In his second letter to the Corinthians, the Apostle Paul was struggling with an antagonizing “thorn” in his life. We’re not sure exactly what it was but we do know that it bothered him so much that he pleaded with the Lord three times to take it away. But the only response he got was: “My grace is sufficient for you, for my power is made perfect in weakness.” That response caused Paul to become good with the weaknesses in his life because he realized that Christ would be glorified in all of them. (2 Corinthians 12:9-10 ESV)

There is truly a beauty waiting to be discovered when we begin to realize that God is using everything in our lives, including our brokenness, our pain, our failures, our weaknesses, our fractured relationships, our shattered dreams, our disappointments, and our cracked personalities, to bring about a very, very, beautifully redemptive story. He assuredly is making all things work together for good, for those who are called according to his purpose. (Romans 8:28 ESV)

Remember that as you take time to abide in Him today.



3 Things Christians Do That Non-Christians Despise

3 Things Christians Do That Non-Christians Despise

By Carey Nieuwhof

                Spend two minutes talking to almost anyone outside the Christian faith and you’re almost certain to hear a list of complaints they have about Christians. The problem has been around awhile.  As Mahatma Gandhi famously (and sadly) said: “I like your Christ, I do not like your Christians. Your Christians are so unlike your Christ.” He’s not alone. The problem with many non-Christians isn’t that they don’t know any Christians. The challenge is they do.

                So what gives? Many Christians would tell you we have an image problem: we’re treated unfairly, we’re being persecuted, or we’re just badly misunderstood. I’m not so sure. It’s not so much that Christians have an image problem. It’s far more likely that we have an integrity problem. Do we get misunderstood on some issues? Of course. But that’s outside our control. There are more than a few issues entirely within our control that give us a bad name with people outside Christianity.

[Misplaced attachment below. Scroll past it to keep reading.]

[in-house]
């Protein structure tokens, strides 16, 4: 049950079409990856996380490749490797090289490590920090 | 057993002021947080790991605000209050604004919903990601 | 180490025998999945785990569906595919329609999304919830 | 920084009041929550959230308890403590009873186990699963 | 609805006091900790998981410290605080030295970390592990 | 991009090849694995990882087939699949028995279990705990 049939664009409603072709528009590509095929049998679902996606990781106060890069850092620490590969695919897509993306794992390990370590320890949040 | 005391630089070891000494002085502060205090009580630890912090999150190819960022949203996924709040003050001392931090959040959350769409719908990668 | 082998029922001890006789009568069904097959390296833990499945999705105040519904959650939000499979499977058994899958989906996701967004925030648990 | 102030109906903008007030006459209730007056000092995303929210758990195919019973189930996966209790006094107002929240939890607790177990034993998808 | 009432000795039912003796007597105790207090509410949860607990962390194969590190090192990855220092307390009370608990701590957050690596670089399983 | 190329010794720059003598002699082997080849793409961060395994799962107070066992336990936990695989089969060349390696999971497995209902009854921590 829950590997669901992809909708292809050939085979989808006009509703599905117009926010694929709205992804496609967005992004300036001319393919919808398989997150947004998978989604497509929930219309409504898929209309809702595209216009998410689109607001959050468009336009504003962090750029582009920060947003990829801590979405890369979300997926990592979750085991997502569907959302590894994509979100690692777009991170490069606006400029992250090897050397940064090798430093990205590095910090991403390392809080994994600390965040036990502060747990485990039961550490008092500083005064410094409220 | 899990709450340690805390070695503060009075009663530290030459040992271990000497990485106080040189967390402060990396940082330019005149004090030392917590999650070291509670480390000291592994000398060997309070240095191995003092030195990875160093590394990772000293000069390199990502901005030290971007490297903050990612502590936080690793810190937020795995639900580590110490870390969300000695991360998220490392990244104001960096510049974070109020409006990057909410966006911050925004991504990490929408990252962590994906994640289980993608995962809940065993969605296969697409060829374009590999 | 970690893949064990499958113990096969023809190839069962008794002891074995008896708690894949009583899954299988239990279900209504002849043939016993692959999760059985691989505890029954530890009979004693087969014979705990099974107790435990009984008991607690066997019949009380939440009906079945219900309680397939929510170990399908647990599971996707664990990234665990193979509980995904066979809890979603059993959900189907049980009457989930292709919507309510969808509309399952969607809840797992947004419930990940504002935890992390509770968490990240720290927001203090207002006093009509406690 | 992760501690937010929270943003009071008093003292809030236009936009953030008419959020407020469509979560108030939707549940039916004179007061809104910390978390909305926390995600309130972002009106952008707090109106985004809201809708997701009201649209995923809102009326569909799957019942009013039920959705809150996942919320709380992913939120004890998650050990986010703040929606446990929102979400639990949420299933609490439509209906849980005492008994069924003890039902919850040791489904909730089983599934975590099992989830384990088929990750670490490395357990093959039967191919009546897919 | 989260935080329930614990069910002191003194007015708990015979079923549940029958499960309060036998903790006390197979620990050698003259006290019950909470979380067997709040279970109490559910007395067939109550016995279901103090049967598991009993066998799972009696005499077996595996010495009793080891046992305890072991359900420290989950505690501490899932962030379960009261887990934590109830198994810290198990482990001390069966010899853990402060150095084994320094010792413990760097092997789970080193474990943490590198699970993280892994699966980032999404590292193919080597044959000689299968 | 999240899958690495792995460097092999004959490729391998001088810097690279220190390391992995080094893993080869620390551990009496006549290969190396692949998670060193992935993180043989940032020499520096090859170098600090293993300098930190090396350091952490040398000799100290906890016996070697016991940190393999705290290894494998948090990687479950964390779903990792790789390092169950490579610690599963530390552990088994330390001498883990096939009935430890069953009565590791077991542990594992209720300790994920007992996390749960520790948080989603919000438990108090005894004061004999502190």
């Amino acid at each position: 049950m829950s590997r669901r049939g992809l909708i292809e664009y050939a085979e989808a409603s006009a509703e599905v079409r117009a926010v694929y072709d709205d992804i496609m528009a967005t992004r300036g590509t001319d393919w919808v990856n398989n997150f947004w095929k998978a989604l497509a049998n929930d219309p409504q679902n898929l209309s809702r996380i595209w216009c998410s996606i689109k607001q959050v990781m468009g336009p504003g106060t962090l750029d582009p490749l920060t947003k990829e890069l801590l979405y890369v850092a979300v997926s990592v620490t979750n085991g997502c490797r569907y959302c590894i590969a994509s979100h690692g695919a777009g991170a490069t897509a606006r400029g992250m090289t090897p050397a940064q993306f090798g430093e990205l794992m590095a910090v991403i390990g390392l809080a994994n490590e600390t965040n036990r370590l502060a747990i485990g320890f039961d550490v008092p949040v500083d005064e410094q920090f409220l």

Here are 3 things Christians do that non-Christians despise.

  1. JUDGE:
    1. It doesn’t take long for non-Christians to tell you how much they hate the way Christians judge other people. Another two minutes on social media will reveal Christians and preachers condemning unchurched people for their sexual habits and preferences, life-style choices and even political views. I doubt this is what Jesus had in mind when he gave his life in love for the world.
    2. Disclosure: without the mercy and intervention of Christ, I’m very judgmental. And years ago, I realized how devastating judgment and criticism can be to others. So I’m waging a life-long battle against it. Confessing it, repenting of it almost daily.
    3. I realized years ago that very few people get judged into life change. Far more get loved into it.
    4. It also occurred to me that the presence of judgment almost always guarantees an absence of love. Think about it through the lens of your marriage, a friendship or even someone you work with: it is virtually impossible to love someone and judge someone at the same time.
    5. But wait, you ask: what if they’re making a mistake and I need to correct them?
      1. First of all, look at your mistakes and the depth of your sin, and deal with your issues first. In the process, you’ll encounter a loving God who forgives you despite your rather egregious sin.
      2. And having been loved, you can love others.
    6. I try to remember this rule: If I’m judging someone, I’m not loving them. You can’t judge someone and love them at the same time. What would happen if Christians stopped judging the world (isn’t that God’s job?) and started loving it instead? I believe that’s what Jesus did.

 

  1. BE HYPOCRITICAL:
    1. There’s a word for Christian who say one thing and do another. The word is hypocrite. It’s far easier to call someone else a hypocrite than it is to admit you’re one.